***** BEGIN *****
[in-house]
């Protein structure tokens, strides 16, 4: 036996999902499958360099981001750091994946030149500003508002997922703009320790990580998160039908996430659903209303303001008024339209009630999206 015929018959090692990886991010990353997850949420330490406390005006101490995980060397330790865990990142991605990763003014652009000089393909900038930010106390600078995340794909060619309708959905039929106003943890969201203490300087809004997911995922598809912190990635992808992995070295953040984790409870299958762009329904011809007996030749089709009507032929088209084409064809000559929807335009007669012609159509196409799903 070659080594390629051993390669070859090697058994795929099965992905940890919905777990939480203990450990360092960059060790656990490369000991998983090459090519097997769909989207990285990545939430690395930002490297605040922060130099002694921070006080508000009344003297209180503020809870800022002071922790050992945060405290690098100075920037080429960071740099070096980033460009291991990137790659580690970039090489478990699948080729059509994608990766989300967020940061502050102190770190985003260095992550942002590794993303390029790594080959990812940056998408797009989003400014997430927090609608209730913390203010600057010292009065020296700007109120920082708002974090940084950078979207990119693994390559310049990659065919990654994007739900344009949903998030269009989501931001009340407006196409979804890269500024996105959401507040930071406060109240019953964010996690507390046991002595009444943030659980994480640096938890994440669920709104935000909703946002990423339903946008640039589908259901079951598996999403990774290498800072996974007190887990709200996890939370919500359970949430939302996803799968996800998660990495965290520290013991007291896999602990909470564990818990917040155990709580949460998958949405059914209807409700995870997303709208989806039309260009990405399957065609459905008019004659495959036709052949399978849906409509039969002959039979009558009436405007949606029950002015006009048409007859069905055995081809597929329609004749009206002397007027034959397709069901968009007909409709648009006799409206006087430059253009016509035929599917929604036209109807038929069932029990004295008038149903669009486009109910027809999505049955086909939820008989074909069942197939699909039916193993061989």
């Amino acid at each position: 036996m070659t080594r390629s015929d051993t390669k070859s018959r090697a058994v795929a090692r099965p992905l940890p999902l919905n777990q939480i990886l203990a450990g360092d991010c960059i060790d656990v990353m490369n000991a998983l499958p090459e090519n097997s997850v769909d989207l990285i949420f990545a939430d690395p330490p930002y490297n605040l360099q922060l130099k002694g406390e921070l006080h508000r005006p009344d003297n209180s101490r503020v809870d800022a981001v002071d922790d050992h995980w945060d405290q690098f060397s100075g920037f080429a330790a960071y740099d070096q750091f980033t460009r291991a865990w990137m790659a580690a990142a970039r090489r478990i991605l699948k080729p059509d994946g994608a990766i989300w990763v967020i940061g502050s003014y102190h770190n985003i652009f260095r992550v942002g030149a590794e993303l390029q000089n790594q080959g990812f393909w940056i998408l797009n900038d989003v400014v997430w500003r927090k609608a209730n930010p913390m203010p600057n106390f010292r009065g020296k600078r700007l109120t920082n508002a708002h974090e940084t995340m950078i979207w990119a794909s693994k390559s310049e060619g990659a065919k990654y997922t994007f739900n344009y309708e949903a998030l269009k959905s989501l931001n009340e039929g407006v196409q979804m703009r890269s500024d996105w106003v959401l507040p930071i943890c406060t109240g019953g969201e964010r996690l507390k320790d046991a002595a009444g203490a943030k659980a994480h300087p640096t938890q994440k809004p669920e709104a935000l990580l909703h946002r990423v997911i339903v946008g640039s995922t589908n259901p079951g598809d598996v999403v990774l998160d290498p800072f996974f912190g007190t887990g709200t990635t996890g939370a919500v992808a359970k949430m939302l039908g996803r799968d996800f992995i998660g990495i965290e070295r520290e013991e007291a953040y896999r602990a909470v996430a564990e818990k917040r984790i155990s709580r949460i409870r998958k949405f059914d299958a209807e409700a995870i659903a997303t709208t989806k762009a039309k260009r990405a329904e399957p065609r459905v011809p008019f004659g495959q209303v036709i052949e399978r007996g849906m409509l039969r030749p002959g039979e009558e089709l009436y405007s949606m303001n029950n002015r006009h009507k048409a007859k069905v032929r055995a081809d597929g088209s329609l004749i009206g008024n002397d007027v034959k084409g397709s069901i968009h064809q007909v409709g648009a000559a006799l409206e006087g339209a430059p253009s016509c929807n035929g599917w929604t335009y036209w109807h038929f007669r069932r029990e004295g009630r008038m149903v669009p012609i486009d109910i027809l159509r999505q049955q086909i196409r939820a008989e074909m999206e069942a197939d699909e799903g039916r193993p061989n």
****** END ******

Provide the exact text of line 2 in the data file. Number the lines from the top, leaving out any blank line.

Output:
């Protein structure tokens, strides 16, 4: 036996999902499958360099981001750091994946030149500003508002997922703009320790990580998160039908996430659903209303303001008024339209009630999206 015929018959090692990886991010990353997850949420330490406390005006101490995980060397330790865990990142991605990763003014652009000089393909900038930010106390600078995340794909060619309708959905039929106003943890969201203490300087809004997911995922598809912190990635992808992995070295953040984790409870299958762009329904011809007996030749089709009507032929088209084409064809000559929807335009007669012609159509196409799903 070659080594390629051993390669070859090697058994795929099965992905940890919905777990939480203990450990360092960059060790656990490369000991998983090459090519097997769909989207990285990545939430690395930002490297605040922060130099002694921070006080508000009344003297209180503020809870800022002071922790050992945060405290690098100075920037080429960071740099070096980033460009291991990137790659580690970039090489478990699948080729059509994608990766989300967020940061502050102190770190985003260095992550942002590794993303390029790594080959990812940056998408797009989003400014997430927090609608209730913390203010600057010292009065020296700007109120920082708002974090940084950078979207990119693994390559310049990659065919990654994007739900344009949903998030269009989501931001009340407006196409979804890269500024996105959401507040930071406060109240019953964010996690507390046991002595009444943030659980994480640096938890994440669920709104935000909703946002990423339903946008640039589908259901079951598996999403990774290498800072996974007190887990709200996890939370919500359970949430939302996803799968996800998660990495965290520290013991007291896999602990909470564990818990917040155990709580949460998958949405059914209807409700995870997303709208989806039309260009990405399957065609459905008019004659495959036709052949399978849906409509039969002959039979009558009436405007949606029950002015006009048409007859069905055995081809597929329609004749009206002397007027034959397709069901968009007909409709648009006799409206006087430059253009016509035929599917929604036209109807038929069932029990004295008038149903669009486009109910027809999505049955086909939820008989074909069942197939699909039916193993061989």